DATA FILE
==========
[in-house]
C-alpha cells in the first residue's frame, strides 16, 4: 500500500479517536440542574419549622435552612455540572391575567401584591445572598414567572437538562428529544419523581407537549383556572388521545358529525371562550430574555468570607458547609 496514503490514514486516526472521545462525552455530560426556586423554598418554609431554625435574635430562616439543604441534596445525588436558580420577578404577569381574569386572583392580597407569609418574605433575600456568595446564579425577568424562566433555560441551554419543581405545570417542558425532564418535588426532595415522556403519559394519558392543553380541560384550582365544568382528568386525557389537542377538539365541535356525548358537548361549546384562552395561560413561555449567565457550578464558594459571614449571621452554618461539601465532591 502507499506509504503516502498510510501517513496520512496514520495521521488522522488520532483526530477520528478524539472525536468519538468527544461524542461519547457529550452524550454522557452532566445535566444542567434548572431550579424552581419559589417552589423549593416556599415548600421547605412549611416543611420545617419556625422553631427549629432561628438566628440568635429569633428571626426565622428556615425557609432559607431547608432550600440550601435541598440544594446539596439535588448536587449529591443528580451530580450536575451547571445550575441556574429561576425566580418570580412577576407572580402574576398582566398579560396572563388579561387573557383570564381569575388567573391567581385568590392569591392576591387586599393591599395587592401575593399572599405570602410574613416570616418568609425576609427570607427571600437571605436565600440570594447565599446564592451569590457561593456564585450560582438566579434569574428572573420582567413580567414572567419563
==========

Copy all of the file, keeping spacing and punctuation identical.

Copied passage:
[in-house]
C-alpha cells in the first residue's frame, strides 16, 4: 500500500479517536440542574419549622435552612455540572391575567401584591445572598414567572437538562428529544419523581407537549383556572388521545358529525371562550430574555468570607458547609 496514503490514514486516526472521545462525552455530560426556586423554598418554609431554625435574635430562616439543604441534596445525588436558580420577578404577569381574569386572583392580597407569609418574605433575600456568595446564579425577568424562566433555560441551554419543581405545570417542558425532564418535588426532595415522556403519559394519558392543553380541560384550582365544568382528568386525557389537542377538539365541535356525548358537548361549546384562552395561560413561555449567565457550578464558594459571614449571621452554618461539601465532591 502507499506509504503516502498510510501517513496520512496514520495521521488522522488520532483526530477520528478524539472525536468519538468527544461524542461519547457529550452524550454522557452532566445535566444542567434548572431550579424552581419559589417552589423549593416556599415548600421547605412549611416543611420545617419556625422553631427549629432561628438566628440568635429569633428571626426565622428556615425557609432559607431547608432550600440550601435541598440544594446539596439535588448536587449529591443528580451530580450536575451547571445550575441556574429561576425566580418570580412577576407572580402574576398582566398579560396572563388579561387573557383570564381569575388567573391567581385568590392569591392576591387586599393591599395587592401575593399572599405570602410574613416570616418568609425576609427570607427571600437571605436565600440570594447565599446564592451569590457561593456564585450560582438566579434569574428572573420582567413580567414572567419563